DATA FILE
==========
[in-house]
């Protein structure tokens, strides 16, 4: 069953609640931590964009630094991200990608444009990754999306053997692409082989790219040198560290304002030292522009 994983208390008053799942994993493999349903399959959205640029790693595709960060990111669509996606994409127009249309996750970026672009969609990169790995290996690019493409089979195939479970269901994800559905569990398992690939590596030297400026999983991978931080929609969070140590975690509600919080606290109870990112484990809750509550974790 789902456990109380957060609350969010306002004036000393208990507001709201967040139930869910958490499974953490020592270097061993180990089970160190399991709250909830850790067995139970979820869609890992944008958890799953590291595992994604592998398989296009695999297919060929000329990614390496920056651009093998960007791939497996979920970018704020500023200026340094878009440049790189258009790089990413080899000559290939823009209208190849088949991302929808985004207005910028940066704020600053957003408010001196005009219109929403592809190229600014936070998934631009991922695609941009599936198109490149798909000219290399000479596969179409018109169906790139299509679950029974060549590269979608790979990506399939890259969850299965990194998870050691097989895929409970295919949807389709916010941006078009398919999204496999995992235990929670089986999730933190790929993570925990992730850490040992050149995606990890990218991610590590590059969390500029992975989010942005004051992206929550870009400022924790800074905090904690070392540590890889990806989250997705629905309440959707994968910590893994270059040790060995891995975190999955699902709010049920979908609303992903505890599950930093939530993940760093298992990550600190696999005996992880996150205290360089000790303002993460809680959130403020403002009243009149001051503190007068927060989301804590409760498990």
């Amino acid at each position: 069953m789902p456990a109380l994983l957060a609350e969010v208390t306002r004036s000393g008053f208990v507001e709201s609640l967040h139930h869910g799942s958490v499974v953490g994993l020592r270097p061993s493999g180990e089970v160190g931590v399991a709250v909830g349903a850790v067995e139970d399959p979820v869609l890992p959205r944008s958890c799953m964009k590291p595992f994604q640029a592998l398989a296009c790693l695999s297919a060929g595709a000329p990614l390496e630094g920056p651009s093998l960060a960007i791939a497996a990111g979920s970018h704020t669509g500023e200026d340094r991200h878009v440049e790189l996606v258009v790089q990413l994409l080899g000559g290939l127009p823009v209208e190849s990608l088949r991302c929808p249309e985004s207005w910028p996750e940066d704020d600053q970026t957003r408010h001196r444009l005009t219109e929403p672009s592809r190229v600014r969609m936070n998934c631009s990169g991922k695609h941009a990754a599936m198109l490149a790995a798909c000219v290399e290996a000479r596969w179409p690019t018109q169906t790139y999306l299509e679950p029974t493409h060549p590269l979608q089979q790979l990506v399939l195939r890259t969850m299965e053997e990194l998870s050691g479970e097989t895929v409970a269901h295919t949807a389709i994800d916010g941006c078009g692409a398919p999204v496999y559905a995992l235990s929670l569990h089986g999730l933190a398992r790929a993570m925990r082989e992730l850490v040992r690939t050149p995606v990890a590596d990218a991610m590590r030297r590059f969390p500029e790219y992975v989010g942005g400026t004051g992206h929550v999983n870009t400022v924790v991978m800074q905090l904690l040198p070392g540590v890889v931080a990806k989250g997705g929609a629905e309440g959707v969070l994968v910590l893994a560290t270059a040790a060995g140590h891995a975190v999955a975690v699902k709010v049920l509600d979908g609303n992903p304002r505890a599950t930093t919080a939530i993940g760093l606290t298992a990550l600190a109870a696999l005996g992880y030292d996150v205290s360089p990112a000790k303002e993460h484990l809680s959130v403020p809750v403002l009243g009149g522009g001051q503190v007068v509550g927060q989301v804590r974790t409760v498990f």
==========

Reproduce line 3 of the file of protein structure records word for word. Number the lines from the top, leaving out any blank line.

């Amino acid at each position: 069953m789902p456990a109380l994983l957060a609350e969010v208390t306002r004036s000393g008053f208990v507001e709201s609640l967040h139930h869910g799942s958490v499974v953490g994993l020592r270097p061993s493999g180990e089970v160190g931590v399991a709250v909830g349903a850790v067995e139970d399959p979820v869609l890992p959205r944008s958890c799953m964009k590291p595992f994604q640029a592998l398989a296009c790693l695999s297919a060929g595709a000329p990614l390496e630094g920056p651009s093998l960060a960007i791939a497996a990111g979920s970018h704020t669509g500023e200026d340094r991200h878009v440049e790189l996606v258009v790089q990413l994409l080899g000559g290939l127009p823009v209208e190849s990608l088949r991302c929808p249309e985004s207005w910028p996750e940066d704020d600053q970026t957003r408010h001196r444009l005009t219109e929403p672009s592809r190229v600014r969609m936070n998934c631009s990169g991922k695609h941009a990754a599936m198109l490149a790995a798909c000219v290399e290996a000479r596969w179409p690019t018109q169906t790139y999306l299509e679950p029974t493409h060549p590269l979608q089979q790979l990506v399939l195939r890259t969850m299965e053997e990194l998870s050691g479970e097989t895929v409970a269901h295919t949807a389709i994800d916010g941006c078009g692409a398919p999204v496999y559905a995992l235990s929670l569990h089986g999730l933190a398992r790929a993570m925990r082989e992730l850490v040992r690939t050149p995606v990890a590596d990218a991610m590590r030297r590059f969390p500029e790219y992975v989010g942005g400026t004051g992206h929550v999983n870009t400022v924790v991978m800074q905090l904690l040198p070392g540590v890889v931080a990806k989250g997705g929609a629905e309440g959707v969070l994968v910590l893994a560290t270059a040790a060995g140590h891995a975190v999955a975690v699902k709010v049920l509600d979908g609303n992903p304002r505890a599950t930093t919080a939530i993940g760093l606290t298992a990550l600190a109870a696999l005996g992880y030292d996150v205290s360089p990112a000790k303002e993460h484990l809680s959130v403020p809750v403002l009243g009149g522009g001051q503190v007068v509550g927060q989301v804590r974790t409760v498990f």